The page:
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Myalgic Encephalomyelitis / Chronic Fatigue Syndrome (ME / CFS) Post Treatment Lyme Disease Syndrome (PTLDS), Fibromyalgia Leading Research. Delivering Hope.Open Medicine Foundation® Canada

Blood Flow and Exercise in ME/CFS and Orthostatic Intolerance

Study Aim

The study aims to investigate the effects of supine vs upright exercise on cerebral blood flow, blood pressure, heart rate, and the presence of autoimmune antibodies in ME/CFS patients with orthostatic intolerance, compared to controls, to understand the underlying mechanisms and differences in symptom severity and post-exertional malaise.



  • Elena Christopoulos
  • Kegan Moneghetti, FRACP, PhD
  • Paul Gooley, PhD
  • Christopher Armstrong, PhD

Updates and Potential

  • IRB/Ethics approved for the design of at home positional detector in combination with hemodynamics tracking.
  • Activpal and CareTaker continuous BP devices in combination appear effective in monitoring BP at home.
  • IRB/Ethics approval for main project received.
  • Recruitment for main study occurs in June and we expect a 12-month recruitment period for this study. 8 visits a week is maximum capacity and 160 visits (20 weeks at max capacity) are needed.
  • Submitting systematic review paper to field interest.

Orthostatic intolerance (OI) is when people feel symptoms like light-headedness, dizziness, blurred vision, and sometimes fainting, especially when they stand up. This is because of instability in blood flow and pressure. Since 2003, recognizing these symptoms has been a key part of diagnosing ME/CFS (Myalgic Encephalomyelitis/Chronic Fatigue Syndrome), a condition where OI is quite common. In some cases, these symptoms in ME/CFS patients are due to reduced blood flow to the brain rather than changes in how blood circulates upon standing.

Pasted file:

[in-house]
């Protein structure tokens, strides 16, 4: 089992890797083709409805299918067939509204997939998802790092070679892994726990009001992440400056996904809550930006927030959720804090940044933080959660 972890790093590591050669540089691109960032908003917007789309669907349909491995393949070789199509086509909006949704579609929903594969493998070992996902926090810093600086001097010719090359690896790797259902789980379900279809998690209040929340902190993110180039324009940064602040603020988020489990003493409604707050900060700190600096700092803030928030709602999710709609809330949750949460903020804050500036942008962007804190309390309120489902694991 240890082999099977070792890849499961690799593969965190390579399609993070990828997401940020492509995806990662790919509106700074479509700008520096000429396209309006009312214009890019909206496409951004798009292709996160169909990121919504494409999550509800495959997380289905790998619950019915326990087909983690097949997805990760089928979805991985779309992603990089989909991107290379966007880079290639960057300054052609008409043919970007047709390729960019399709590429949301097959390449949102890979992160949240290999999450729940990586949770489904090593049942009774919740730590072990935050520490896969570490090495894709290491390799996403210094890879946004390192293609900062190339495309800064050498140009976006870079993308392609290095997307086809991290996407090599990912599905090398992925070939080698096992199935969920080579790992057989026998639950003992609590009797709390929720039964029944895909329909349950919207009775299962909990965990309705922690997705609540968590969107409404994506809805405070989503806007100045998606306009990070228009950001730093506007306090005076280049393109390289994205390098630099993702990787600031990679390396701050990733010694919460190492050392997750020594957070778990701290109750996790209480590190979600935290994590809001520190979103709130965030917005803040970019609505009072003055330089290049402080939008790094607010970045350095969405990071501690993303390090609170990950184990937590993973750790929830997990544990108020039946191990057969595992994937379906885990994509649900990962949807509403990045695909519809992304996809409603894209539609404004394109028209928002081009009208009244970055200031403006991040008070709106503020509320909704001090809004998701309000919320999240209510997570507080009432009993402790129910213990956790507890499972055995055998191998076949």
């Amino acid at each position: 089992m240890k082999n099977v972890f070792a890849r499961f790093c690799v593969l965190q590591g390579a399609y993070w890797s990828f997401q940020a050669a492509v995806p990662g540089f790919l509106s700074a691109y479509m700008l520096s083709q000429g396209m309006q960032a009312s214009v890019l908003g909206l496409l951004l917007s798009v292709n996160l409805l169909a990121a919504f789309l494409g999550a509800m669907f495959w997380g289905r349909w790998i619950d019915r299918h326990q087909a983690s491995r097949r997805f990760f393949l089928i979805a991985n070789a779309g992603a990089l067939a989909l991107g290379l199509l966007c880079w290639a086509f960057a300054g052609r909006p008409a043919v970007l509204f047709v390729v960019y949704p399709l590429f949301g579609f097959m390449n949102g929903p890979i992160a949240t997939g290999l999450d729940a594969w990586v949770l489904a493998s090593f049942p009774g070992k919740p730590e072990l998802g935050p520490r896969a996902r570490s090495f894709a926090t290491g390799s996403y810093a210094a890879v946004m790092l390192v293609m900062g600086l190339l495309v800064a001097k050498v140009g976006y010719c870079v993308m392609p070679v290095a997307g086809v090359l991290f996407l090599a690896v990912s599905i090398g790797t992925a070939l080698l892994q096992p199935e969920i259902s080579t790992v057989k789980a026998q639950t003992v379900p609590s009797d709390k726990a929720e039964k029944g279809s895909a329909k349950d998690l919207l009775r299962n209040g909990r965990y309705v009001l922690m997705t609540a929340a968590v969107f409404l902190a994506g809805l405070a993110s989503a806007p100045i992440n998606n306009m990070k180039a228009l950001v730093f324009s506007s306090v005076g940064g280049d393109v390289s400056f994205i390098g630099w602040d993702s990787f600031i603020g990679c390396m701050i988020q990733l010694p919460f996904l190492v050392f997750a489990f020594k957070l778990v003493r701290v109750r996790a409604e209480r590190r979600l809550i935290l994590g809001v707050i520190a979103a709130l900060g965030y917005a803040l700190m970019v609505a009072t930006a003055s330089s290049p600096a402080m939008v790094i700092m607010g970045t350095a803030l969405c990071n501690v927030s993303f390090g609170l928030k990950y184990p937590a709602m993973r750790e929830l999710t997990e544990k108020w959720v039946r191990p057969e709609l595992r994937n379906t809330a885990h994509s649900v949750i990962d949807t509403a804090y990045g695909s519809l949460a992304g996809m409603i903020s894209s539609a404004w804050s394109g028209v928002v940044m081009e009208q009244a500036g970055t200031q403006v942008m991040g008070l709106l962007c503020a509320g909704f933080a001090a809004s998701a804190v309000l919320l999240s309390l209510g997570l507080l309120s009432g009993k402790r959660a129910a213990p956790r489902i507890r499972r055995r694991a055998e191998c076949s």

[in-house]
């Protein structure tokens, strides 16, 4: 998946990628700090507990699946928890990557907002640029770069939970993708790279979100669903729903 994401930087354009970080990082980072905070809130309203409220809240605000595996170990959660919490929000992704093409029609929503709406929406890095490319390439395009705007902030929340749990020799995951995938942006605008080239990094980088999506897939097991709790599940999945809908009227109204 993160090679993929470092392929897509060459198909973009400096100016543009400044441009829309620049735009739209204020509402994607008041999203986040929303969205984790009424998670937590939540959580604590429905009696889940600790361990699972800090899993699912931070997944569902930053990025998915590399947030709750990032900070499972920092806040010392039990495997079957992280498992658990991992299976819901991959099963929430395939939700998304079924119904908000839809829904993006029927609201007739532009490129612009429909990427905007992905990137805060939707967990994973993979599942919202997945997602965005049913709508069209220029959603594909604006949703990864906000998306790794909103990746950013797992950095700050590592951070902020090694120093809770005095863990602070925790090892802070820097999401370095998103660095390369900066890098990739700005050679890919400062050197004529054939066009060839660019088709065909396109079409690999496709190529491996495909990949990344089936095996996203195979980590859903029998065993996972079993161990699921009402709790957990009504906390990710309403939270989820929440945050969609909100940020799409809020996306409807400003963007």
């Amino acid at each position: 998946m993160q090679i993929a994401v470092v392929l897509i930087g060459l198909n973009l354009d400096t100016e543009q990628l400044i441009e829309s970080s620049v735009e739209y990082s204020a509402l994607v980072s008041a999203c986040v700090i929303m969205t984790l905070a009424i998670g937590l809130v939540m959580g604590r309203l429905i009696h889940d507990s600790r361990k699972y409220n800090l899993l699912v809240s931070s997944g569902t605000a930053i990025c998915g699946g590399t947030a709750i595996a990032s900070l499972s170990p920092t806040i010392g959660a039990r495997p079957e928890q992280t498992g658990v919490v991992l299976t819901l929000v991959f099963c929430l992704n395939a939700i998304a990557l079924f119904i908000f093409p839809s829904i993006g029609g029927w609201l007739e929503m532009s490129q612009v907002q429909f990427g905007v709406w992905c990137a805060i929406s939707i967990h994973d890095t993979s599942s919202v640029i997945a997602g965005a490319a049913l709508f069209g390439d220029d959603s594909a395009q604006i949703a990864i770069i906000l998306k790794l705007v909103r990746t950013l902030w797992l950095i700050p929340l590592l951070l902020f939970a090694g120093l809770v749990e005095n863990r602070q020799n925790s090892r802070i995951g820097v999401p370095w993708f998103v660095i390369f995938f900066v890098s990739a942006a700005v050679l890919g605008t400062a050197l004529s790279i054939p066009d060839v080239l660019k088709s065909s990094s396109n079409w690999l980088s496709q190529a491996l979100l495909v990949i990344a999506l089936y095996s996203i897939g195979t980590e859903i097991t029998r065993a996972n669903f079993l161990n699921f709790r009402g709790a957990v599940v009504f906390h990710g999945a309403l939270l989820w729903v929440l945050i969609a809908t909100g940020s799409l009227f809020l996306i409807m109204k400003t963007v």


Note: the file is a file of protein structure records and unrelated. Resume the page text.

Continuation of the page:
We hypothesize that people with ME/CFS and OI will be impacted more by upright exercise versus supine exercise. This will be observed by reduced blood flow to the brain and/or reduced blood pressure and/or increased heart rate during and after exercise. We suspect this could lead to more severe post-exertional malaise (PEM), which is a worsening of symptoms following physical activity.

Additionally, the study predicts that there will be observable differences in metabolic processes in ME/CFS and OI patients before and after exercise, particularly during PEM, and these differences will be more pronounced in patients with both conditions.


The image is a visual representation of blood flow, depicting a stream of elements against a gradient background that suggests movement and fluidity.

  1. Determine if CBF is further reduced in patients with both ME/CFS and OI during exercise and its effect on OI and PEM symptoms.
  2. Observe any hemodynamic abnormalities post-exercise/during PEM in ME/CFS and OI patients.
  3. Determine metabolic, genomic, proteomic or transcriptomic differences between patients with ME/CFS and OI.
  4. Investigate the presence of autoantibodies against adrenoceptors and muscarinic acetylcholine receptors in ME/CFS and OI.